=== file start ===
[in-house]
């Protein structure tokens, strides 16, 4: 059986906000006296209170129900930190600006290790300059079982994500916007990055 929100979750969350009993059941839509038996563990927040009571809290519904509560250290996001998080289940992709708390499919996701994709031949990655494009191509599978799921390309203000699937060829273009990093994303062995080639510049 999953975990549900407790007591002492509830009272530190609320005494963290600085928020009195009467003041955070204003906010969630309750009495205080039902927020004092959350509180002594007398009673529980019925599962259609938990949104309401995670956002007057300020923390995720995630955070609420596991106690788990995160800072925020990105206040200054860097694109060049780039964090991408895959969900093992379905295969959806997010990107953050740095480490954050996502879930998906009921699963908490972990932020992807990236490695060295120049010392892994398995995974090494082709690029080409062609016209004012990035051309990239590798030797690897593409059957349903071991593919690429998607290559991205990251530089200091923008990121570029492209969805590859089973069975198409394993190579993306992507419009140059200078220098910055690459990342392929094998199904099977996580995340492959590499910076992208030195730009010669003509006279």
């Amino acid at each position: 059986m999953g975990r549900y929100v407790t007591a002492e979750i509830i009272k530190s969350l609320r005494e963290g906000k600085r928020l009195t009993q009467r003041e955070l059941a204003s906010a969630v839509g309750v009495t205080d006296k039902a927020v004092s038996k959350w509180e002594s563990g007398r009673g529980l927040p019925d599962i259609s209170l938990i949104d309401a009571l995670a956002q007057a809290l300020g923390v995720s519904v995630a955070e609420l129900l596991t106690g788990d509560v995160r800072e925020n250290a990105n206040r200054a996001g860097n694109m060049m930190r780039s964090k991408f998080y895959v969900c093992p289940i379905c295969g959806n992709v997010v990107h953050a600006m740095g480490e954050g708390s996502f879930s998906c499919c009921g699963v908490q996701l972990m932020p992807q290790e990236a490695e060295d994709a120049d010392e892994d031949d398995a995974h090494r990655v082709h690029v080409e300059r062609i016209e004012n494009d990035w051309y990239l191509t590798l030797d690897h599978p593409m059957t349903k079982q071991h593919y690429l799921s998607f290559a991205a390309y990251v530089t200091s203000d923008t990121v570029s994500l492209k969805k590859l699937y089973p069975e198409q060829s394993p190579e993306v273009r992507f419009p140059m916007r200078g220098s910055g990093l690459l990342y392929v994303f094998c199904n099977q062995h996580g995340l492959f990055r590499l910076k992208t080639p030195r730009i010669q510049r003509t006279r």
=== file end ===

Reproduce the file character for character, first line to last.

[in-house]
């Protein structure tokens, strides 16, 4: 059986906000006296209170129900930190600006290790300059079982994500916007990055 929100979750969350009993059941839509038996563990927040009571809290519904509560250290996001998080289940992709708390499919996701994709031949990655494009191509599978799921390309203000699937060829273009990093994303062995080639510049 999953975990549900407790007591002492509830009272530190609320005494963290600085928020009195009467003041955070204003906010969630309750009495205080039902927020004092959350509180002594007398009673529980019925599962259609938990949104309401995670956002007057300020923390995720995630955070609420596991106690788990995160800072925020990105206040200054860097694109060049780039964090991408895959969900093992379905295969959806997010990107953050740095480490954050996502879930998906009921699963908490972990932020992807990236490695060295120049010392892994398995995974090494082709690029080409062609016209004012990035051309990239590798030797690897593409059957349903071991593919690429998607290559991205990251530089200091923008990121570029492209969805590859089973069975198409394993190579993306992507419009140059200078220098910055690459990342392929094998199904099977996580995340492959590499910076992208030195730009010669003509006279």
């Amino acid at each position: 059986m999953g975990r549900y929100v407790t007591a002492e979750i509830i009272k530190s969350l609320r005494e963290g906000k600085r928020l009195t009993q009467r003041e955070l059941a204003s906010a969630v839509g309750v009495t205080d006296k039902a927020v004092s038996k959350w509180e002594s563990g007398r009673g529980l927040p019925d599962i259609s209170l938990i949104d309401a009571l995670a956002q007057a809290l300020g923390v995720s519904v995630a955070e609420l129900l596991t106690g788990d509560v995160r800072e925020n250290a990105n206040r200054a996001g860097n694109m060049m930190r780039s964090k991408f998080y895959v969900c093992p289940i379905c295969g959806n992709v997010v990107h953050a600006m740095g480490e954050g708390s996502f879930s998906c499919c009921g699963v908490q996701l972990m932020p992807q290790e990236a490695e060295d994709a120049d010392e892994d031949d398995a995974h090494r990655v082709h690029v080409e300059r062609i016209e004012n494009d990035w051309y990239l191509t590798l030797d690897h599978p593409m059957t349903k079982q071991h593919y690429l799921s998607f290559a991205a390309y990251v530089t200091s203000d923008t990121v570029s994500l492209k969805k590859l699937y089973p069975e198409q060829s394993p190579e993306v273009r992507f419009p140059m916007r200078g220098s910055g990093l690459l990342y392929v994303f094998c199904n099977q062995h996580g995340l492959f990055r590499l910076k992208t080639p030195r730009i010669q510049r003509t006279r």